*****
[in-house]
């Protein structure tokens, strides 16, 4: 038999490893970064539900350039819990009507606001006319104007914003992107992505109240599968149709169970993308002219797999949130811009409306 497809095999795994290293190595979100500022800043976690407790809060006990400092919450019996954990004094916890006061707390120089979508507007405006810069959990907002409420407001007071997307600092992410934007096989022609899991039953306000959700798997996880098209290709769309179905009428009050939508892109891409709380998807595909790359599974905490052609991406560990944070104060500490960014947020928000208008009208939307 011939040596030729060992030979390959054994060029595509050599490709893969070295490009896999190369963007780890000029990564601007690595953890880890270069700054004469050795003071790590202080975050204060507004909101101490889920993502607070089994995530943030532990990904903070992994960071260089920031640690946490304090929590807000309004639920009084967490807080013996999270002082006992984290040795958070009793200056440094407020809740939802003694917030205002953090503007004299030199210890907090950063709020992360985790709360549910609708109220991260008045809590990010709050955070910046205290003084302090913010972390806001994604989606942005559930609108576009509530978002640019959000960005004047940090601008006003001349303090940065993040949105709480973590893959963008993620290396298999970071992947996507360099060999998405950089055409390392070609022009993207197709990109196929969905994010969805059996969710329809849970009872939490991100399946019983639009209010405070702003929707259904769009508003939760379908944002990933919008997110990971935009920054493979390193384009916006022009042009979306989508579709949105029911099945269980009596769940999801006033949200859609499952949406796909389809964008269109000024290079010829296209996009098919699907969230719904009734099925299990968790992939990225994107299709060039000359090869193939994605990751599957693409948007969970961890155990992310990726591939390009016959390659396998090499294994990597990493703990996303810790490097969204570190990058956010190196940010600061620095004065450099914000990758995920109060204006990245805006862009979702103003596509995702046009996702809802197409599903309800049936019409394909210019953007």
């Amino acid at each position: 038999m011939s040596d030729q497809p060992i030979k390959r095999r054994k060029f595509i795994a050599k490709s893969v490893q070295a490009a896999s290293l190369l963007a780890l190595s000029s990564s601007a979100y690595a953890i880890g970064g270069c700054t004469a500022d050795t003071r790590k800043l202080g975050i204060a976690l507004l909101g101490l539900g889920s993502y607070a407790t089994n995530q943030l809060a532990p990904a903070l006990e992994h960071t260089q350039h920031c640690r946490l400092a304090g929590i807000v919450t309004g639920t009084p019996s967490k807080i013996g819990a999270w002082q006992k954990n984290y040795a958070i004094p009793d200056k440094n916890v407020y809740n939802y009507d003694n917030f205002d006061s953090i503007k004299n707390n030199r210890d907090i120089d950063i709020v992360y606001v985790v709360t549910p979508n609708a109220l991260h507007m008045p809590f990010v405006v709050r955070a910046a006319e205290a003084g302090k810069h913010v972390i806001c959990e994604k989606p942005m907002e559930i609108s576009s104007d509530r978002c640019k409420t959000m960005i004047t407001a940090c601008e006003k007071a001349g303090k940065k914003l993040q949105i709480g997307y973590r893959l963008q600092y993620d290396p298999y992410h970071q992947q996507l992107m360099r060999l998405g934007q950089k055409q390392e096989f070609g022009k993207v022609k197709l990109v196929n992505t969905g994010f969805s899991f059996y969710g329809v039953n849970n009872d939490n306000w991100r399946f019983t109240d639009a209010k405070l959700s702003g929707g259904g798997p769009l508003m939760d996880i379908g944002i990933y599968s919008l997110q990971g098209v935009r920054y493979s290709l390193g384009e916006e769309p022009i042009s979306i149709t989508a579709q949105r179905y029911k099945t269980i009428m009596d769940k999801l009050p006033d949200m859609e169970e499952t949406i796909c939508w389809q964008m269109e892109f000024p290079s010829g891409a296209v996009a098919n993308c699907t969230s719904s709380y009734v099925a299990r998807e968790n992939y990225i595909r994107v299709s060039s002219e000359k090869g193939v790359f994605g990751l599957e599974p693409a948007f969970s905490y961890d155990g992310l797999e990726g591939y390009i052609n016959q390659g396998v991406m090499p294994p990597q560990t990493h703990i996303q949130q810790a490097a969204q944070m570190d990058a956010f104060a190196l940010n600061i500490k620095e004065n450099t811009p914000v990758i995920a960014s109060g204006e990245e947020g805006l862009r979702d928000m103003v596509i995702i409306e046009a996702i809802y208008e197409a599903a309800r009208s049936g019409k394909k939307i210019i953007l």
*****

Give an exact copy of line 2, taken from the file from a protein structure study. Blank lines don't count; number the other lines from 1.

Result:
């Protein structure tokens, strides 16, 4: 038999490893970064539900350039819990009507606001006319104007914003992107992505109240599968149709169970993308002219797999949130811009409306 497809095999795994290293190595979100500022800043976690407790809060006990400092919450019996954990004094916890006061707390120089979508507007405006810069959990907002409420407001007071997307600092992410934007096989022609899991039953306000959700798997996880098209290709769309179905009428009050939508892109891409709380998807595909790359599974905490052609991406560990944070104060500490960014947020928000208008009208939307 011939040596030729060992030979390959054994060029595509050599490709893969070295490009896999190369963007780890000029990564601007690595953890880890270069700054004469050795003071790590202080975050204060507004909101101490889920993502607070089994995530943030532990990904903070992994960071260089920031640690946490304090929590807000309004639920009084967490807080013996999270002082006992984290040795958070009793200056440094407020809740939802003694917030205002953090503007004299030199210890907090950063709020992360985790709360549910609708109220991260008045809590990010709050955070910046205290003084302090913010972390806001994604989606942005559930609108576009509530978002640019959000960005004047940090601008006003001349303090940065993040949105709480973590893959963008993620290396298999970071992947996507360099060999998405950089055409390392070609022009993207197709990109196929969905994010969805059996969710329809849970009872939490991100399946019983639009209010405070702003929707259904769009508003939760379908944002990933919008997110990971935009920054493979390193384009916006022009042009979306989508579709949105029911099945269980009596769940999801006033949200859609499952949406796909389809964008269109000024290079010829296209996009098919699907969230719904009734099925299990968790992939990225994107299709060039000359090869193939994605990751599957693409948007969970961890155990992310990726591939390009016959390659396998090499294994990597990493703990996303810790490097969204570190990058956010190196940010600061620095004065450099914000990758995920109060204006990245805006862009979702103003596509995702046009996702809802197409599903309800049936019409394909210019953007």